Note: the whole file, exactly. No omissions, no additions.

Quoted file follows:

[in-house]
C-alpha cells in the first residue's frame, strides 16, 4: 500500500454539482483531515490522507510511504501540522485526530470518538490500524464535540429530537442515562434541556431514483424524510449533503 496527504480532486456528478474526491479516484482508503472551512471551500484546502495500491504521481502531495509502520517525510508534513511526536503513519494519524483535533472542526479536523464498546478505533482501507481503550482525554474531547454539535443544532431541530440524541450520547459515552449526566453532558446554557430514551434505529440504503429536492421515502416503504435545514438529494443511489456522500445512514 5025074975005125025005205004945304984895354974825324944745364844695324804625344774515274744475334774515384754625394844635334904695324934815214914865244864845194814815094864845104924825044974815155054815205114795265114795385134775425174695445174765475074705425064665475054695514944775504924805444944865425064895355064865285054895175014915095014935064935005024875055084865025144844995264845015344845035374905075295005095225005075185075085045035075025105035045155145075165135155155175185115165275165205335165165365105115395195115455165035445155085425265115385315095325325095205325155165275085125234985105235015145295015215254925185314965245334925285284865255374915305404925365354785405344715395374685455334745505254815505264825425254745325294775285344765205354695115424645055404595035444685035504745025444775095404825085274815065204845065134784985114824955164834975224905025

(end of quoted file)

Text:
[in-house]
C-alpha cells in the first residue's frame, strides 16, 4: 500500500454539482483531515490522507510511504501540522485526530470518538490500524464535540429530537442515562434541556431514483424524510449533503 496527504480532486456528478474526491479516484482508503472551512471551500484546502495500491504521481502531495509502520517525510508534513511526536503513519494519524483535533472542526479536523464498546478505533482501507481503550482525554474531547454539535443544532431541530440524541450520547459515552449526566453532558446554557430514551434505529440504503429536492421515502416503504435545514438529494443511489456522500445512514 5025074975005125025005205004945304984895354974825324944745364844695324804625344774515274744475334774515384754625394844635334904695324934815214914865244864845194814815094864845104924825044974815155054815205114795265114795385134775425174695445174765475074705425064665475054695514944775504924805444944865425064895355064865285054895175014915095014935064935005024875055084865025144844995264845015344845035374905075295005095225005075185075085045035075025105035045155145075165135155155175185115165275165205335165165365105115395195115455165035445155085425265115385315095325325095205325155165275085125234985105235015145295015215254925185314965245334925285284865255374915305404925365354785405344715395374685455334745505254815505264825425254745325294775285344765205354695115424645055404595035444685035504745025444775095404825085274815065204845065134784985114824955164834975224905025